“The four close ones”; Trenga Lhadon, (Drenka LhaTonpa?), Chimnye Arya Deva, Shonu Drak, Lhaje Lhodoe Cho.
“The four heart disciples” Drigung Rinchen Par, Lama Nyin Gonpa, Lama Palgyal and Lama Senge Gyaltsen.
“The two sons who held his lineage”, Tushi Repa, Rewun Sherab Sangchuk (nephew of DW),
He was followed – in both roles as the supreme head of the Barom lineage and the imperial guru – by Raepa Karpo, who was even more accomplished than Tishri Raepa. After him came Tsangsar Lume Dorje, who was enthroned by the then Central Tibetan king Chogyal Pagba as both the head of the Barom lineage and the local ruler of Tsangsar in the province of Nangchen in eastern Tibet. Both positions were continued by Jangchub Shonnu and his successors.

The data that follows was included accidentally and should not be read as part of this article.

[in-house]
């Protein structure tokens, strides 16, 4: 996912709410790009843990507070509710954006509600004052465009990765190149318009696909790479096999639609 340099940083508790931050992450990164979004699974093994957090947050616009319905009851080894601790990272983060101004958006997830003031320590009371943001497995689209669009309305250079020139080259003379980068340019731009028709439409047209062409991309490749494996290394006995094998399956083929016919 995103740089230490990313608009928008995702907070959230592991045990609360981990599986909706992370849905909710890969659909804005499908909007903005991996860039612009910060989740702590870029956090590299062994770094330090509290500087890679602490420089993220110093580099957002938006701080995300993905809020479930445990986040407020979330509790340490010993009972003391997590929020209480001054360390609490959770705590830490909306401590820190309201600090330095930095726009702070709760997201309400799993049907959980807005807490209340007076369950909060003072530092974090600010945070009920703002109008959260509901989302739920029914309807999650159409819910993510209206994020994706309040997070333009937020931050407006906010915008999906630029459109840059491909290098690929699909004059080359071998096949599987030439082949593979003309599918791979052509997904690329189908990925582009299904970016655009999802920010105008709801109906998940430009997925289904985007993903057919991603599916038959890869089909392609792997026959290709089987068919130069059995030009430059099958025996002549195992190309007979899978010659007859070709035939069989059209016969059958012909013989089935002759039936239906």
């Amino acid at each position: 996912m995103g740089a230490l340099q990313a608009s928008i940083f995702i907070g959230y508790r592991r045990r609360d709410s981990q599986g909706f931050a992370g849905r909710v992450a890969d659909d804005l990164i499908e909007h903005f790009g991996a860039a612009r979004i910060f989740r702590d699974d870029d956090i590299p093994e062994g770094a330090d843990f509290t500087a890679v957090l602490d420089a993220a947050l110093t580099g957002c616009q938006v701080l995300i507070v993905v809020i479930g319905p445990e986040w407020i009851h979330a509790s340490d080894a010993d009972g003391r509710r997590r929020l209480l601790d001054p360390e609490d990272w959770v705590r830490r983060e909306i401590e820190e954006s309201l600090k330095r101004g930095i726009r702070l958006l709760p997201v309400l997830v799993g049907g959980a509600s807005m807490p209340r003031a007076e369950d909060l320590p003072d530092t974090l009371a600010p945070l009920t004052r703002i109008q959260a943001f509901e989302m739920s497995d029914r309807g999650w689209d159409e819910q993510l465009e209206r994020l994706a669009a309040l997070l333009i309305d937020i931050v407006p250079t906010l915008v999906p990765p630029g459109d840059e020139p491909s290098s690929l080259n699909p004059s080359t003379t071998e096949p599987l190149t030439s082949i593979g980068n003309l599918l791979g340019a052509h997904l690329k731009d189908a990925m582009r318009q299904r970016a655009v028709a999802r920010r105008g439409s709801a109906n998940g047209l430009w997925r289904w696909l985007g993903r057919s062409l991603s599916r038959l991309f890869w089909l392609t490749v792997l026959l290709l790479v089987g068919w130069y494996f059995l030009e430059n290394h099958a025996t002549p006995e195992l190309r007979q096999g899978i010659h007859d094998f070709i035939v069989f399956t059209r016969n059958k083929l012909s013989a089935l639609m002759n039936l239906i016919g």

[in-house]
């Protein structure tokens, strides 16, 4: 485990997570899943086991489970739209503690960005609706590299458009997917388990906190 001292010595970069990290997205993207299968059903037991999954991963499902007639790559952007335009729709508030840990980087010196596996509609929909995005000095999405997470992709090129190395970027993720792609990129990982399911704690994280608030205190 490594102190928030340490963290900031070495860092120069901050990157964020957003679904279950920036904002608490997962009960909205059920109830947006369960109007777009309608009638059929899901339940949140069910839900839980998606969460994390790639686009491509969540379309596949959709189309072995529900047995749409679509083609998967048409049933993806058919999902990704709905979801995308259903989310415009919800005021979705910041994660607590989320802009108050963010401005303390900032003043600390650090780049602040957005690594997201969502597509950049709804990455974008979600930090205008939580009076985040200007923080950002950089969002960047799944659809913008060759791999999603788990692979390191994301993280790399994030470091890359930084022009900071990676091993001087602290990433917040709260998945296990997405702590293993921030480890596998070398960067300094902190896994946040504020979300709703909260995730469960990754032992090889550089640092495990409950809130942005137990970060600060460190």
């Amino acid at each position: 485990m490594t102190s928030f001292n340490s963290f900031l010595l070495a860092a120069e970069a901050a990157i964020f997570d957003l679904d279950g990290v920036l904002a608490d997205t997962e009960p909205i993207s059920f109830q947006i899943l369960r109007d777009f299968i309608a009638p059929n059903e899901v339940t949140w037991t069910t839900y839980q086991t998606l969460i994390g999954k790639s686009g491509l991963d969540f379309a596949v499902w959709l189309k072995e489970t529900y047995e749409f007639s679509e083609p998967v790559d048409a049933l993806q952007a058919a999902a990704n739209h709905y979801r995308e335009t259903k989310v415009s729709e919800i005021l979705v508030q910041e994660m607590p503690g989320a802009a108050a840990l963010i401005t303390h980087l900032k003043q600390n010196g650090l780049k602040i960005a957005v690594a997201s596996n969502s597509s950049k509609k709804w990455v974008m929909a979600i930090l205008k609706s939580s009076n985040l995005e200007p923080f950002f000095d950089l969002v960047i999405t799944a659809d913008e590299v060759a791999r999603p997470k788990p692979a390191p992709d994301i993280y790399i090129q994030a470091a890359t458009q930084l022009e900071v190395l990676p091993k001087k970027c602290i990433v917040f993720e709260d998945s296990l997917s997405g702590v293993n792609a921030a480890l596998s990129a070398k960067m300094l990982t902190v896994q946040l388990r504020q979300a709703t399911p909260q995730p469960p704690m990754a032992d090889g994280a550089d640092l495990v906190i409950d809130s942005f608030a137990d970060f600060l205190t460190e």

Barom Dharma Wangchuk authored references for Mahamudra and Phakmo meditation, many praises to deities, teachings on the six doctrines, 6 yogas of Naropa, the thirteen essences of Mahamudra, advices and praise of Vajrayana and the text on the “Quick Path to Enlightenment” of which Barom Kagyu masters used from then on., 29 dohas, Dorje Palmo, the 10 very special Dharma instructions, Vajrabarahi, Chakrasamvara
Chakrasamvara and VY, 6 doctrines, Phakmo, Dorje Palmo are lost texts
Khenpos are working on “The 13 essences of Mahamudra”, “29 Dohas”, “The Quick path to Enlightenment”, these are the three main texts of Dharma Wangchuk
-Tushi Repa’s writings on Barompa
-Jonang learned scholar Kunga Tungchohk, very old text came from Lhasa Norbu Lingpa library written 100 years ago, Jonang lineage text, excerpt from there,
-Larong Chungzo Kagza (Kagyu master)